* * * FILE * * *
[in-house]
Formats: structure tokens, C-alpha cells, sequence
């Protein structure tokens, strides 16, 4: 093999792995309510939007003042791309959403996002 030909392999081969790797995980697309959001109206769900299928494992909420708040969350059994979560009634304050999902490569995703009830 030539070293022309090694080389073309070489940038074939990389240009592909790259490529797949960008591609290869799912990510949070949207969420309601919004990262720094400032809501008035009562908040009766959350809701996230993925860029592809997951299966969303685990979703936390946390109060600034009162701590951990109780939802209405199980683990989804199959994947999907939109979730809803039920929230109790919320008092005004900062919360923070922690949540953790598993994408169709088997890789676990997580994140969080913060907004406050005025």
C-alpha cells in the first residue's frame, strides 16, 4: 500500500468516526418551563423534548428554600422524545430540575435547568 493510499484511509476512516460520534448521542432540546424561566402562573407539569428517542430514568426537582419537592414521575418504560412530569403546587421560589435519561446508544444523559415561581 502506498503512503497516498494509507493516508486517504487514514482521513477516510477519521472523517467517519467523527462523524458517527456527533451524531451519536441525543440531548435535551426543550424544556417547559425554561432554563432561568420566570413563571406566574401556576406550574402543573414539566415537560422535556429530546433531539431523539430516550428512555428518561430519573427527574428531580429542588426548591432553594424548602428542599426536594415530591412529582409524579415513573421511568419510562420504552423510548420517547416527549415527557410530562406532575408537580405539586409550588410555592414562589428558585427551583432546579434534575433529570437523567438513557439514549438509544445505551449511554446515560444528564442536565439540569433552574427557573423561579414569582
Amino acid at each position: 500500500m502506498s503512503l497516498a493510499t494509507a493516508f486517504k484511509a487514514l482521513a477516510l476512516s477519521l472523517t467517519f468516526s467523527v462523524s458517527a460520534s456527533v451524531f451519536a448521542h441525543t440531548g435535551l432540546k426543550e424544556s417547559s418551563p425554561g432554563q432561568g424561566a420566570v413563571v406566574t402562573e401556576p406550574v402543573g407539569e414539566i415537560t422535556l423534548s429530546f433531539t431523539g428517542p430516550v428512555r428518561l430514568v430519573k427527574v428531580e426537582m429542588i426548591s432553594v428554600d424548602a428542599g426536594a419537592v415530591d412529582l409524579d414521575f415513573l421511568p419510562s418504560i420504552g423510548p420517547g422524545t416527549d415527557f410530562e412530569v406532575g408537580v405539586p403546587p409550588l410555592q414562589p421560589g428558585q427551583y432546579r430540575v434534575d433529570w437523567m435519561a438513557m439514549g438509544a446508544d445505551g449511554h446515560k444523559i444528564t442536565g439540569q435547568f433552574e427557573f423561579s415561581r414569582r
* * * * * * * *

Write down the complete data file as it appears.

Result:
[in-house]
Formats: structure tokens, C-alpha cells, sequence
């Protein structure tokens, strides 16, 4: 093999792995309510939007003042791309959403996002 030909392999081969790797995980697309959001109206769900299928494992909420708040969350059994979560009634304050999902490569995703009830 030539070293022309090694080389073309070489940038074939990389240009592909790259490529797949960008591609290869799912990510949070949207969420309601919004990262720094400032809501008035009562908040009766959350809701996230993925860029592809997951299966969303685990979703936390946390109060600034009162701590951990109780939802209405199980683990989804199959994947999907939109979730809803039920929230109790919320008092005004900062919360923070922690949540953790598993994408169709088997890789676990997580994140969080913060907004406050005025």
C-alpha cells in the first residue's frame, strides 16, 4: 500500500468516526418551563423534548428554600422524545430540575435547568 493510499484511509476512516460520534448521542432540546424561566402562573407539569428517542430514568426537582419537592414521575418504560412530569403546587421560589435519561446508544444523559415561581 502506498503512503497516498494509507493516508486517504487514514482521513477516510477519521472523517467517519467523527462523524458517527456527533451524531451519536441525543440531548435535551426543550424544556417547559425554561432554563432561568420566570413563571406566574401556576406550574402543573414539566415537560422535556429530546433531539431523539430516550428512555428518561430519573427527574428531580429542588426548591432553594424548602428542599426536594415530591412529582409524579415513573421511568419510562420504552423510548420517547416527549415527557410530562406532575408537580405539586409550588410555592414562589428558585427551583432546579434534575433529570437523567438513557439514549438509544445505551449511554446515560444528564442536565439540569433552574427557573423561579414569582
Amino acid at each position: 500500500m502506498s503512503l497516498a493510499t494509507a493516508f486517504k484511509a487514514l482521513a477516510l476512516s477519521l472523517t467517519f468516526s467523527v462523524s458517527a460520534s456527533v451524531f451519536a448521542h441525543t440531548g435535551l432540546k426543550e424544556s417547559s418551563p425554561g432554563q432561568g424561566a420566570v413563571v406566574t402562573e401556576p406550574v402543573g407539569e414539566i415537560t422535556l423534548s429530546f433531539t431523539g428517542p430516550v428512555r428518561l430514568v430519573k427527574v428531580e426537582m429542588i426548591s432553594v428554600d424548602a428542599g426536594a419537592v415530591d412529582l409524579d414521575f415513573l421511568p419510562s418504560i420504552g423510548p420517547g422524545t416527549d415527557f410530562e412530569v406532575g408537580v405539586p403546587p409550588l410555592q414562589p421560589g428558585q427551583y432546579r430540575v434534575d433529570w437523567m435519561a438513557m439514549g438509544a446508544d445505551g449511554h446515560k444523559i444528564t442536565g439540569q435547568f433552574e427557573f423561579s415561581r414569582r